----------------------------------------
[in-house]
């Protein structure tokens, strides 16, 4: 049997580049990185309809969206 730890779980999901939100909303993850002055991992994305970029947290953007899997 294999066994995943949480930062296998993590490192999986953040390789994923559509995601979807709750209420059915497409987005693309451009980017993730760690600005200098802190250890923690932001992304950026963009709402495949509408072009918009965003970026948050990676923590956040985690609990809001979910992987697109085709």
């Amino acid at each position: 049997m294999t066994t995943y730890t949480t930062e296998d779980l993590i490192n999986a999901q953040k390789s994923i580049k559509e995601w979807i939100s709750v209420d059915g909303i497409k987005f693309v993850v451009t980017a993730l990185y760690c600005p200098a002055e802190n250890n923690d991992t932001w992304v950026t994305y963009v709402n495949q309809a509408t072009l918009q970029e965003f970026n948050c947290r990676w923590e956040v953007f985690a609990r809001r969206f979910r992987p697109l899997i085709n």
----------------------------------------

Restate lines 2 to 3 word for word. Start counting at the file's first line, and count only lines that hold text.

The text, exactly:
């Protein structure tokens, strides 16, 4: 049997580049990185309809969206 730890779980999901939100909303993850002055991992994305970029947290953007899997 294999066994995943949480930062296998993590490192999986953040390789994923559509995601979807709750209420059915497409987005693309451009980017993730760690600005200098802190250890923690932001992304950026963009709402495949509408072009918009965003970026948050990676923590956040985690609990809001979910992987697109085709």
């Amino acid at each position: 049997m294999t066994t995943y730890t949480t930062e296998d779980l993590i490192n999986a999901q953040k390789s994923i580049k559509e995601w979807i939100s709750v209420d059915g909303i497409k987005f693309v993850v451009t980017a993730l990185y760690c600005p200098a002055e802190n250890n923690d991992t932001w992304v950026t994305y963009v709402n495949q309809a509408t072009l918009q970029e965003f970026n948050c947290r990676w923590e956040v953007f985690a609990r809001r969206f979910r992987p697109l899997i085709n």